With a 80% cure rate, the number of survivors, presently estimated to be 300,000–500,000 in Europe, is likely to continue to increase and improving their quality-of-life is a major goal [19]. To address this, the PanCare network was created in 2008 [14]. PanCare is a pan-European multidisciplinary network of health professionals, survivors of a paediatric malignancy and their families, collaborating to reduce the frequency, severity and impact of late side-effects of treatments, with the aim to ensure that every survivor of childhood cancer receives an optimal long-term care. PanCare increases awareness and facilitates research about childhood cancer survivors, as well as working towards promoting health organisations to address the issues of long-term follow-up. From within PanCare, 16 institutions from 11 European countries formed the PanCareSurFup consortium which was selected and funded within the Seventh Framework Programme, at the same time as ENCCA. PanCareSurFup carries out research on late effects such as the effects of radiation therapy, cardiac toxicity and secondary malignancies. Guidelines for follow-up, models of care and transition are being established as well as the training needs of health professionals. A Survivorship passport is being developed in ENCCA in collaboration with PanCareSurFup aiming to provide each cured child and adolescent with information on treatment received and the relevant follow-up, including precautionary measures to improve their quality-of-life despite the potentially toxic treatment they received. The hope is to empower survivors to take the responsibility for their own follow-up ensuring that they are well-informed on what to be aware of, how and when to access care and follow-up and who to turn to when and if they need and desire. In 2014, PanCareLIFE, another PanCare-based 5-year EU-project, will commence. PanCareLIFE will focus on fertility and ototoxicity issues as well as quality-of life after childhood cancer.


The quality of standard care delivered to children and adolescents with cancer relies on well-trained multidisciplinary teams. There are several European training and education programmes such as those delivered by the European School of Oncology, the Amsterdam School of Paediatric Oncology, the Innovative Therapies for Children with Cancer and the Diplome Inter-Universitaire d'Oncologie Pédiatrique. In addition, SIOPE supports the annual Flims Workshop on methods in clinical cancer research. This highly competitive educational programme introduces junior clinical oncologists in any oncology subspecialty to the principles of good clinical trial design.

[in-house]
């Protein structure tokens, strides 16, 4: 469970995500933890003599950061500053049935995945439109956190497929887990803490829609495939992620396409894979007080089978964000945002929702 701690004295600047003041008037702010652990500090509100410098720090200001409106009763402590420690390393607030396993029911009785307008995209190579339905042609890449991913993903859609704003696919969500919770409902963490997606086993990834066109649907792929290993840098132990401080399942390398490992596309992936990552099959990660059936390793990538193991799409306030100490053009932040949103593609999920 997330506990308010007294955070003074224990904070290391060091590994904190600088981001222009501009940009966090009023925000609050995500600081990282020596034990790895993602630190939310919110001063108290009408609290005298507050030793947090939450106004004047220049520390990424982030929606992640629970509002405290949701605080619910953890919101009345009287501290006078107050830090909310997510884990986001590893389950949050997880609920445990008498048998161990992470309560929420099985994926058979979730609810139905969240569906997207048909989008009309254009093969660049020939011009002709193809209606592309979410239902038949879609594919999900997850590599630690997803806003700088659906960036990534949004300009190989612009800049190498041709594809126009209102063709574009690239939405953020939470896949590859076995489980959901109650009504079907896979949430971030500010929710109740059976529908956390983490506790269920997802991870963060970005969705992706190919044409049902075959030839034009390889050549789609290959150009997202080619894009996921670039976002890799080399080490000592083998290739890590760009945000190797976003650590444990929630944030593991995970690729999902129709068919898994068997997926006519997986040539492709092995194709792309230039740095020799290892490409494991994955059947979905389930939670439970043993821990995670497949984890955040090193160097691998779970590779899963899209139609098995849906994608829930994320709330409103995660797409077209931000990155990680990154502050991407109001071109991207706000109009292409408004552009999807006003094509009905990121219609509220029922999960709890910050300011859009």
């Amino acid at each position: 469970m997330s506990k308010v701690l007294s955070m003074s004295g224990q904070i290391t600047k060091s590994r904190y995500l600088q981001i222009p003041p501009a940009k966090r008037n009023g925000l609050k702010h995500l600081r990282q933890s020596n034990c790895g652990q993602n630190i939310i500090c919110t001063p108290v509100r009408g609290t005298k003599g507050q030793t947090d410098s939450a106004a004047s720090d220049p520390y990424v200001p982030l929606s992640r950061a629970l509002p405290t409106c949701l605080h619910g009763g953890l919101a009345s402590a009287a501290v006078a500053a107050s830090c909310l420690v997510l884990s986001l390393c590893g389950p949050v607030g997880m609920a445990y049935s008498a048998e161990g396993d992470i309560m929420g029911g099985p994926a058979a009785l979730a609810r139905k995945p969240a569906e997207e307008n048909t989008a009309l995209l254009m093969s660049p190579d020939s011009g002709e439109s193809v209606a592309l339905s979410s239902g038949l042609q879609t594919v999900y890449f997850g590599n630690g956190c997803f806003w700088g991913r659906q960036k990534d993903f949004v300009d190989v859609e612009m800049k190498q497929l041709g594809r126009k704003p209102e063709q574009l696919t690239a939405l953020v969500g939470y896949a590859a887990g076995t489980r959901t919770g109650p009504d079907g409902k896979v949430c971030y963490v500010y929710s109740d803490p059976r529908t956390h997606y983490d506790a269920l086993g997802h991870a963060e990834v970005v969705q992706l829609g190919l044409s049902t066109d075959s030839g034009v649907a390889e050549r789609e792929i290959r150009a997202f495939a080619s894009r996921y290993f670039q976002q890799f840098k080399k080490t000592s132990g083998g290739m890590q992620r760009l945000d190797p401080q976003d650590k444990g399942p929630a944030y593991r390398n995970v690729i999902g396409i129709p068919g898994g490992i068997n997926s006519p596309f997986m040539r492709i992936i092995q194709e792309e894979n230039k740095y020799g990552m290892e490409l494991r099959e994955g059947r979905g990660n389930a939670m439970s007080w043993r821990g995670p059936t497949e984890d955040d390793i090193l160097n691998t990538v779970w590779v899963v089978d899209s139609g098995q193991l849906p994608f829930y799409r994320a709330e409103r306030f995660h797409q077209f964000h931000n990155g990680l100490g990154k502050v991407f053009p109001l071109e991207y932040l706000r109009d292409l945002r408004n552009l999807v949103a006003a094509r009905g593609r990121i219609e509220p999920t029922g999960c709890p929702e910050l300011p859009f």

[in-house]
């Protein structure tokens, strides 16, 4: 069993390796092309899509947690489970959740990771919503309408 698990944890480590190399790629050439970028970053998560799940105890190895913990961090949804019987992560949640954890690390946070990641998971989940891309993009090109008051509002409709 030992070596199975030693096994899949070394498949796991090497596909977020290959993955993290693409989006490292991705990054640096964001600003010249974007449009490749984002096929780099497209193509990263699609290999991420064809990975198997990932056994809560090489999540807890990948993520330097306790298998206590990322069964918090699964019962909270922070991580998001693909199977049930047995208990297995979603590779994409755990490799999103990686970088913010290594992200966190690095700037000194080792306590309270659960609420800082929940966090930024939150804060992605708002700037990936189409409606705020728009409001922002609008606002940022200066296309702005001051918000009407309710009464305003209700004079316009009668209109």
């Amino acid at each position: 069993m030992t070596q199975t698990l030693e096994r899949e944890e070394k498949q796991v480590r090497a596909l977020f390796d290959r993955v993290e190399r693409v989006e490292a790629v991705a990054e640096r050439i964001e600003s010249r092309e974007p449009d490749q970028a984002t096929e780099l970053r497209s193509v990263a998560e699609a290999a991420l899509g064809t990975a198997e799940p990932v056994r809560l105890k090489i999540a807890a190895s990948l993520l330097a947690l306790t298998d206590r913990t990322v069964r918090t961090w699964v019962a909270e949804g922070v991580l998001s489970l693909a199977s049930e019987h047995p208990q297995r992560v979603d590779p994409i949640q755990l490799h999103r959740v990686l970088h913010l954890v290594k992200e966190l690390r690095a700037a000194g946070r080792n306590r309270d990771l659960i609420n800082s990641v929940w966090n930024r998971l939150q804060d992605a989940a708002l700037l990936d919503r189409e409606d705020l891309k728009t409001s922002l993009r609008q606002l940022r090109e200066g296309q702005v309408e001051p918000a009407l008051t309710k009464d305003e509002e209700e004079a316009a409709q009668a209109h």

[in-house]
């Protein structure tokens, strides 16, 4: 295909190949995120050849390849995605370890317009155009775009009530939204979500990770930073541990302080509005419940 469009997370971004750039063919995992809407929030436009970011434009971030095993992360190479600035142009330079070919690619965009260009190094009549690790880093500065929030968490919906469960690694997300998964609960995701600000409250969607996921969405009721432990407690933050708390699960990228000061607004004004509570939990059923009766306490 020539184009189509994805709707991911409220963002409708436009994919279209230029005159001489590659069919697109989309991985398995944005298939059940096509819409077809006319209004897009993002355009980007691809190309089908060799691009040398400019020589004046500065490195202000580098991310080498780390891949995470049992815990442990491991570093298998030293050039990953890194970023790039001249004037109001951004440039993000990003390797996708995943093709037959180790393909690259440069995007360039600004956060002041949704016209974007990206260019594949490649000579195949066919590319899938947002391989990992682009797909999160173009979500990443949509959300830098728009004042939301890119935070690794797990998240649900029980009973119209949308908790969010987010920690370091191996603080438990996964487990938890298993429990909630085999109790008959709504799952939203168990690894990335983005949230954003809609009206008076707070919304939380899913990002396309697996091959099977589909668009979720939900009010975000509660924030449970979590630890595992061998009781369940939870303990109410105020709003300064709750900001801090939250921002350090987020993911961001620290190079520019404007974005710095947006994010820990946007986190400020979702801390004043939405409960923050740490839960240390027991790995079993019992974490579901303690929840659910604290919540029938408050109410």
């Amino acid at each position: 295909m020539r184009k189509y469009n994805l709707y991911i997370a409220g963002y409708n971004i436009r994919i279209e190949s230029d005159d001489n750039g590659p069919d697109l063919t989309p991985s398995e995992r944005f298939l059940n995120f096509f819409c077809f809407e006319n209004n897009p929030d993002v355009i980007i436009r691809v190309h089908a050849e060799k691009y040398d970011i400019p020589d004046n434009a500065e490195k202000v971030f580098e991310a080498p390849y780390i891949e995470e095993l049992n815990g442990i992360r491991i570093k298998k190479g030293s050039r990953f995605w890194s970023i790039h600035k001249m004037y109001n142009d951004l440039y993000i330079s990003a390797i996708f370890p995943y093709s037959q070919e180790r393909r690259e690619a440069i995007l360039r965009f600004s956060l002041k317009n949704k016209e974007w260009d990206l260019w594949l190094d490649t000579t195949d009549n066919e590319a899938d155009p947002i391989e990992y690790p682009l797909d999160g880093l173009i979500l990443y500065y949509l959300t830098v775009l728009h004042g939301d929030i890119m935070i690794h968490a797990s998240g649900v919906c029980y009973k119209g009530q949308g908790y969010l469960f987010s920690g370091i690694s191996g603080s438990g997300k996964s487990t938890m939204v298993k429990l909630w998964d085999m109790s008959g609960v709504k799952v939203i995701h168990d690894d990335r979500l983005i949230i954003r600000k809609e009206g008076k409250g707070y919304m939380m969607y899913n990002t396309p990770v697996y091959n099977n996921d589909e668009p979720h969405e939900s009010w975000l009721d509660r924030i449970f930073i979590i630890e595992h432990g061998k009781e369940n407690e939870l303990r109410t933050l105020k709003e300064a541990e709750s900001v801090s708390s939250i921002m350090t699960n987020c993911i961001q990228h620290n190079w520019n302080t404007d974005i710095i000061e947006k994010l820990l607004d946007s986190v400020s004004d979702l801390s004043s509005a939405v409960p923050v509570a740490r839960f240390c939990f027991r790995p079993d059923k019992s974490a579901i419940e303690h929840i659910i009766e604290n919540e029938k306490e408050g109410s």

SIOPE prepared a comprehensive new syllabus in paediatric haematology/oncology in collaboration with the European Academia of Paediatrics [20]. The goal is to ensure a standard training programme throughout Europe, allowing specialists to be qualified in paediatric haematology/oncology to exercise their skills in a specialised tertiary care unit. The Syllabus sets out the minimum requirements for a Europe-wide 2-year training programme. It is designed in a modular fashion, covering haematological malignancies and solid tumours, diagnostic, therapeutic approaches, research methodologies and ethical issues as well as expertise in practical procedures.

SIOPE has also developed in partnership with ECCO, three educational videos providing accredited online educational resources for young oncologists who need practice-oriented training. The videos explain the standard procedures in paediatric haematology/oncology such as lumbar puncture, bone marrow aspiration and bone marrow biopsy.